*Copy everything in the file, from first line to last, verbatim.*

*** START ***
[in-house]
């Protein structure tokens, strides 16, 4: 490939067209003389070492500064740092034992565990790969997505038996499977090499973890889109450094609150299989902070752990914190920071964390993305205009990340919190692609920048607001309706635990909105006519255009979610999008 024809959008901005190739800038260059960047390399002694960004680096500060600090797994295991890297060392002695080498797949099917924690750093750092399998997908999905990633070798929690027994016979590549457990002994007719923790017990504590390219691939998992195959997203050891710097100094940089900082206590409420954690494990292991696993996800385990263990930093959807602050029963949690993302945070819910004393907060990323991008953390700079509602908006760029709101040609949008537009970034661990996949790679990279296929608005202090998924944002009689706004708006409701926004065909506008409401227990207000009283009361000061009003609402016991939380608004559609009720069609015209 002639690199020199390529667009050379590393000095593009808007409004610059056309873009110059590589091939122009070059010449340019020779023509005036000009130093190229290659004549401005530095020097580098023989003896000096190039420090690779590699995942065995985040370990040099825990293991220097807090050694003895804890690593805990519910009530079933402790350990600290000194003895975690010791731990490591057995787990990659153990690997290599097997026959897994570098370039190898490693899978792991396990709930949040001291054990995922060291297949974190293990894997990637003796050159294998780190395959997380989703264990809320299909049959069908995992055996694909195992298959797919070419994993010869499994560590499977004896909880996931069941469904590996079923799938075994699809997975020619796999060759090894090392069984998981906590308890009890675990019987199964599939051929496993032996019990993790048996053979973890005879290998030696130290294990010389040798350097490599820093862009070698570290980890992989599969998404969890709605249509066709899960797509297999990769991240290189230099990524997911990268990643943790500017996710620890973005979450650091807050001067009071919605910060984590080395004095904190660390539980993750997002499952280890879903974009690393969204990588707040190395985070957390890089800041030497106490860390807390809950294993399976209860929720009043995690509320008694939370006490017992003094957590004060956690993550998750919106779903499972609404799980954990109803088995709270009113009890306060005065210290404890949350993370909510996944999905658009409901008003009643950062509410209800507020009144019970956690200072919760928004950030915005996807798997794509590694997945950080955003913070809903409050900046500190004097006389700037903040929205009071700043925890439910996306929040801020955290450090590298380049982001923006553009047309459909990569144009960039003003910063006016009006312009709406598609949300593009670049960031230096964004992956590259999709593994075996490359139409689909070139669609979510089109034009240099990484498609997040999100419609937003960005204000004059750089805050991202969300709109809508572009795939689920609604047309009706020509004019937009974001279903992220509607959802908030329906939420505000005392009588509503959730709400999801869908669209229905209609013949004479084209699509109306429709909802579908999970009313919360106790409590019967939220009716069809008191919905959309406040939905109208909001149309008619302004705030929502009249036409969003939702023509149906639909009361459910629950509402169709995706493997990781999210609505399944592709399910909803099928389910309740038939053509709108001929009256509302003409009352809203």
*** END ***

[in-house]
């Protein structure tokens, strides 16, 4: 490939067209003389070492500064740092034992565990790969997505038996499977090499973890889109450094609150299989902070752990914190920071964390993305205009990340919190692609920048607001309706635990909105006519255009979610999008 024809959008901005190739800038260059960047390399002694960004680096500060600090797994295991890297060392002695080498797949099917924690750093750092399998997908999905990633070798929690027994016979590549457990002994007719923790017990504590390219691939998992195959997203050891710097100094940089900082206590409420954690494990292991696993996800385990263990930093959807602050029963949690993302945070819910004393907060990323991008953390700079509602908006760029709101040609949008537009970034661990996949790679990279296929608005202090998924944002009689706004708006409701926004065909506008409401227990207000009283009361000061009003609402016991939380608004559609009720069609015209 002639690199020199390529667009050379590393000095593009808007409004610059056309873009110059590589091939122009070059010449340019020779023509005036000009130093190229290659004549401005530095020097580098023989003896000096190039420090690779590699995942065995985040370990040099825990293991220097807090050694003895804890690593805990519910009530079933402790350990600290000194003895975690010791731990490591057995787990990659153990690997290599097997026959897994570098370039190898490693899978792991396990709930949040001291054990995922060291297949974190293990894997990637003796050159294998780190395959997380989703264990809320299909049959069908995992055996694909195992298959797919070419994993010869499994560590499977004896909880996931069941469904590996079923799938075994699809997975020619796999060759090894090392069984998981906590308890009890675990019987199964599939051929496993032996019990993790048996053979973890005879290998030696130290294990010389040798350097490599820093862009070698570290980890992989599969998404969890709605249509066709899960797509297999990769991240290189230099990524997911990268990643943790500017996710620890973005979450650091807050001067009071919605910060984590080395004095904190660390539980993750997002499952280890879903974009690393969204990588707040190395985070957390890089800041030497106490860390807390809950294993399976209860929720009043995690509320008694939370006490017992003094957590004060956690993550998750919106779903499972609404799980954990109803088995709270009113009890306060005065210290404890949350993370909510996944999905658009409901008003009643950062509410209800507020009144019970956690200072919760928004950030915005996807798997794509590694997945950080955003913070809903409050900046500190004097006389700037903040929205009071700043925890439910996306929040801020955290450090590298380049982001923006553009047309459909990569144009960039003003910063006016009006312009709406598609949300593009670049960031230096964004992956590259999709593994075996490359139409689909070139669609979510089109034009240099990484498609997040999100419609937003960005204000004059750089805050991202969300709109809508572009795939689920609604047309009706020509004019937009974001279903992220509607959802908030329906939420505000005392009588509503959730709400999801869908669209229905209609013949004479084209699509109306429709909802579908999970009313919360106790409590019967939220009716069809008191919905959309406040939905109208909001149309008619302004705030929502009249036409969003939702023509149906639909009361459910629950509402169709995706493997990781999210609505399944592709399910909803099928389910309740038939053509709108001929009256509302003409009352809203």